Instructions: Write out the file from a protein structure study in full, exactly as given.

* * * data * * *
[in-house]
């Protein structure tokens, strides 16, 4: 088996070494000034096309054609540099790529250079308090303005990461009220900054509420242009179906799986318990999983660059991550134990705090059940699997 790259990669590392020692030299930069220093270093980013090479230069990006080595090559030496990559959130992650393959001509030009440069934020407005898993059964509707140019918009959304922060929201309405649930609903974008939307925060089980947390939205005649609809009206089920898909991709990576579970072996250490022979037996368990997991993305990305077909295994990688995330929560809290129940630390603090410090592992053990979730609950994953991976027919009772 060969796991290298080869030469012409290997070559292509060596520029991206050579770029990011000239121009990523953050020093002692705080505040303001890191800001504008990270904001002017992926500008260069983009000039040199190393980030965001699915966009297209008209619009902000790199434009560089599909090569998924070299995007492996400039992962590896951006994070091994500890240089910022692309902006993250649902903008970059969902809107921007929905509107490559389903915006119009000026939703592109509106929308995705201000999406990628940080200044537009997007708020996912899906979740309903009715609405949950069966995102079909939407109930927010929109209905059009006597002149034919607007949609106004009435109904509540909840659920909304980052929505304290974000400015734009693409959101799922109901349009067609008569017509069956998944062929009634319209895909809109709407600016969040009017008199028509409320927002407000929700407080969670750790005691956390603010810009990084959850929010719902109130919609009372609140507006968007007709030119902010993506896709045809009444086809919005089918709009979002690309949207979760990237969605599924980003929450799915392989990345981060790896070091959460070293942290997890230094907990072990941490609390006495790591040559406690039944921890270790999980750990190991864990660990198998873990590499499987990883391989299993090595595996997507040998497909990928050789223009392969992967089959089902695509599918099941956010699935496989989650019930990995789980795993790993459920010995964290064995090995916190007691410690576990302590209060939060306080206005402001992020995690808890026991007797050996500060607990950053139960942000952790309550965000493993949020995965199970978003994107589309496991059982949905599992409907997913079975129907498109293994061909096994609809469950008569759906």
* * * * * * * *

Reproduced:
[in-house]
């Protein structure tokens, strides 16, 4: 088996070494000034096309054609540099790529250079308090303005990461009220900054509420242009179906799986318990999983660059991550134990705090059940699997 790259990669590392020692030299930069220093270093980013090479230069990006080595090559030496990559959130992650393959001509030009440069934020407005898993059964509707140019918009959304922060929201309405649930609903974008939307925060089980947390939205005649609809009206089920898909991709990576579970072996250490022979037996368990997991993305990305077909295994990688995330929560809290129940630390603090410090592992053990979730609950994953991976027919009772 060969796991290298080869030469012409290997070559292509060596520029991206050579770029990011000239121009990523953050020093002692705080505040303001890191800001504008990270904001002017992926500008260069983009000039040199190393980030965001699915966009297209008209619009902000790199434009560089599909090569998924070299995007492996400039992962590896951006994070091994500890240089910022692309902006993250649902903008970059969902809107921007929905509107490559389903915006119009000026939703592109509106929308995705201000999406990628940080200044537009997007708020996912899906979740309903009715609405949950069966995102079909939407109930927010929109209905059009006597002149034919607007949609106004009435109904509540909840659920909304980052929505304290974000400015734009693409959101799922109901349009067609008569017509069956998944062929009634319209895909809109709407600016969040009017008199028509409320927002407000929700407080969670750790005691956390603010810009990084959850929010719902109130919609009372609140507006968007007709030119902010993506896709045809009444086809919005089918709009979002690309949207979760990237969605599924980003929450799915392989990345981060790896070091959460070293942290997890230094907990072990941490609390006495790591040559406690039944921890270790999980750990190991864990660990198998873990590499499987990883391989299993090595595996997507040998497909990928050789223009392969992967089959089902695509599918099941956010699935496989989650019930990995789980795993790993459920010995964290064995090995916190007691410690576990302590209060939060306080206005402001992020995690808890026991007797050996500060607990950053139960942000952790309550965000493993949020995965199970978003994107589309496991059982949905599992409907997913079975129907498109293994061909096994609809469950008569759906």